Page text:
“Our investment in Learning Care Group is a great example of our strategy to back market-leading businesses with strong long-term fundamentals and world-class management teams,” said Simon Marc, Managing Director, Head of Private Equity, PSP Investments. “With its high-quality services, Learning Care Group is uniquely positioned to further capture growth in the early childhood education market. We are excited to partner with American Securities—with its impressive industry knowledge and a history built on true partnerships—to support Learning Care Group’s management team, which has positioned the company for the next phase of growth.”

“We are pleased to be supported by PSP Investments to continue Learning Care Group’s growth trajectory,” said Kevin Penn, a Managing Director of American Securities. “We look forward to working with them at the board level to further develop the company’s market leadership.”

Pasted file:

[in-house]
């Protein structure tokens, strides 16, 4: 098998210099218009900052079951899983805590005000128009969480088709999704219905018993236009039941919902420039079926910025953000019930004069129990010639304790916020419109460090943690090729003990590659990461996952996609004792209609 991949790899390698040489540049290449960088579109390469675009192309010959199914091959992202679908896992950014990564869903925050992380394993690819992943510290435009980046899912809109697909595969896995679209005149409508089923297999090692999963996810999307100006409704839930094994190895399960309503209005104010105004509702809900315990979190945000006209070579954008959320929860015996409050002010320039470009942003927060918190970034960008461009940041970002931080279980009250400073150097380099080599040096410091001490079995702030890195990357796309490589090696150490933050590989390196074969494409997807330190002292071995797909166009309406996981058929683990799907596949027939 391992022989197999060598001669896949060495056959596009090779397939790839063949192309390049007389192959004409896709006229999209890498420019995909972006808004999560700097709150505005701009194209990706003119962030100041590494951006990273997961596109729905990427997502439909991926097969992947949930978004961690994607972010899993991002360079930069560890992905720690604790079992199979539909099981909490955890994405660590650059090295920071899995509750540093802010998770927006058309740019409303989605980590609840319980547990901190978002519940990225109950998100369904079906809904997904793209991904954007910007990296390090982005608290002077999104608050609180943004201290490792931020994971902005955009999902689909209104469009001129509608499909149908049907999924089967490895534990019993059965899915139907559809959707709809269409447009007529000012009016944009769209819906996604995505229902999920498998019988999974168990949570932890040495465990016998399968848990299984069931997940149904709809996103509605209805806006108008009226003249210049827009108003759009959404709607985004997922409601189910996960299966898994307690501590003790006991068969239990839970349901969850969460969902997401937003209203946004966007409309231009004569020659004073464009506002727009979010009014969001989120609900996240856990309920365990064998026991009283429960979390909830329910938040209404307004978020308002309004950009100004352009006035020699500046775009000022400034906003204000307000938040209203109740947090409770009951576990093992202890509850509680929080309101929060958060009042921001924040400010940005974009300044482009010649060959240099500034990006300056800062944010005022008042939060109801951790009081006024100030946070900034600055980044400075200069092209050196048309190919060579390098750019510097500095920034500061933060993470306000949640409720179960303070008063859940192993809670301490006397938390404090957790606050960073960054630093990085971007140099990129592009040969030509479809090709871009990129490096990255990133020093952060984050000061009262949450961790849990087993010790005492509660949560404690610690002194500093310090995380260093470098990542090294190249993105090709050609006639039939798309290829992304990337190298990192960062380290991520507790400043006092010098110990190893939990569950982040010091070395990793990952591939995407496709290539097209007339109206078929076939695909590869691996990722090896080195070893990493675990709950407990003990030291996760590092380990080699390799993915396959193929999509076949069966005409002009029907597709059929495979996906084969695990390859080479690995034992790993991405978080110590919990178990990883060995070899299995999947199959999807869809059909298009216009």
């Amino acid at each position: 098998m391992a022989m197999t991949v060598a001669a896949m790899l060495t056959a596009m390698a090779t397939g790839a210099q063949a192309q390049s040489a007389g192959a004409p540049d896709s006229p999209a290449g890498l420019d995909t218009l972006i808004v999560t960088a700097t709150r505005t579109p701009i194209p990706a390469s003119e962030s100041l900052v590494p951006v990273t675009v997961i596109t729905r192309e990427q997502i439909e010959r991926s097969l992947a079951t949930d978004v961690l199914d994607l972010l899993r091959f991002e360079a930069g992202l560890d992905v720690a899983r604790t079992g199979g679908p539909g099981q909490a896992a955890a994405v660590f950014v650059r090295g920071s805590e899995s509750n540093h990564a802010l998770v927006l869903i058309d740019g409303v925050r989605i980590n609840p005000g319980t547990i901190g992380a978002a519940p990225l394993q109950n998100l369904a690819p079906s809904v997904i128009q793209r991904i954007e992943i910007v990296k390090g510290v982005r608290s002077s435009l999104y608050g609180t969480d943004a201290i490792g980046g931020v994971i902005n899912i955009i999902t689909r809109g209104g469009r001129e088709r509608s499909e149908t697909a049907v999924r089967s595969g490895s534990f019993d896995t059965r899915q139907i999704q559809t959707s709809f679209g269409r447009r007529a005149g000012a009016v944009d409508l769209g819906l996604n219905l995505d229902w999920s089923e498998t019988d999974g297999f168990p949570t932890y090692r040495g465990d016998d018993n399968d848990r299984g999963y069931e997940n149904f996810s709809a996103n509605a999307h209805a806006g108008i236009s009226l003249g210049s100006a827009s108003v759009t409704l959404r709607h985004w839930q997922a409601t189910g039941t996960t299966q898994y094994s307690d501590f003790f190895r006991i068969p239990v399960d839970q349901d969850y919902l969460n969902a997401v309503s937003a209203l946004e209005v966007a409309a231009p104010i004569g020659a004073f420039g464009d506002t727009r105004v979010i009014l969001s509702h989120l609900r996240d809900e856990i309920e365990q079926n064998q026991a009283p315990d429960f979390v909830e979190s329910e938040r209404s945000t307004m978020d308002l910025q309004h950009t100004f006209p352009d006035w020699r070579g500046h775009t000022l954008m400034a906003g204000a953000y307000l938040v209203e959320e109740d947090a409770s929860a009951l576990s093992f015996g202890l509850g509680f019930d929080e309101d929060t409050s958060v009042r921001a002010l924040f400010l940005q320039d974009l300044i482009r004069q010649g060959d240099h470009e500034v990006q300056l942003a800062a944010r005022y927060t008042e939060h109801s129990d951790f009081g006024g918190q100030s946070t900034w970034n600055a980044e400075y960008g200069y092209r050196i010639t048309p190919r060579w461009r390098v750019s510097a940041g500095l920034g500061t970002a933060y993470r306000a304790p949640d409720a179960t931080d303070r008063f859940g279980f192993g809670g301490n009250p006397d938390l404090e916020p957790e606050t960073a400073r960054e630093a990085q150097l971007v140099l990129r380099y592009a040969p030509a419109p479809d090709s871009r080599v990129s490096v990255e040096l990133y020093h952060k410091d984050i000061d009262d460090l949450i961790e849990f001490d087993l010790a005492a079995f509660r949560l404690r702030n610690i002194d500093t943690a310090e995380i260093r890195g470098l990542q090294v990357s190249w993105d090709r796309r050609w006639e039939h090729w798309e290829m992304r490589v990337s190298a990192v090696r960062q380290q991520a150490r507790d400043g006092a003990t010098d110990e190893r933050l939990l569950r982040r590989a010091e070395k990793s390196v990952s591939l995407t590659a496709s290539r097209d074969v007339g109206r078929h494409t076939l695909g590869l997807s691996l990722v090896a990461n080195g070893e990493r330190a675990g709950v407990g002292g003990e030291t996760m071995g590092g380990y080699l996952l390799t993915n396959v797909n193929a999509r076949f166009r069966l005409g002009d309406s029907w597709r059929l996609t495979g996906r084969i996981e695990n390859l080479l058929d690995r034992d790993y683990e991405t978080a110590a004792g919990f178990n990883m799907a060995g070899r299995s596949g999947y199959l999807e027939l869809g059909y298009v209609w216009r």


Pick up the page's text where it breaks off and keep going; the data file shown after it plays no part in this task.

“We are excited to partner with PSP Investments and believe their international expertise will be invaluable as we further build our business outside of the United States,” said Barbara Beck, Chief Executive Officer, Learning Care Group. “At the same time, this new investment and American Securities’ continued support will enhance our ability to accelerate Learning Care Group’s multiple levers for growth in the United States.”

Arnold & Porter Kaye Scholer LLP acted as legal advisor, and Morgan Stanley and BMO acted as financial advisors to Learning Care Group. PSP Investments’ advisors were Barclays (financial) and Sidley Austin LLP (legal).
You can read the press release PSP put out on this deal here.

Details weren't provided but it's clear PSP is investing in a market-leading business with strong long-term fundamentals and it's a recession-proof industry. In other words, this is a defensive play in private equity.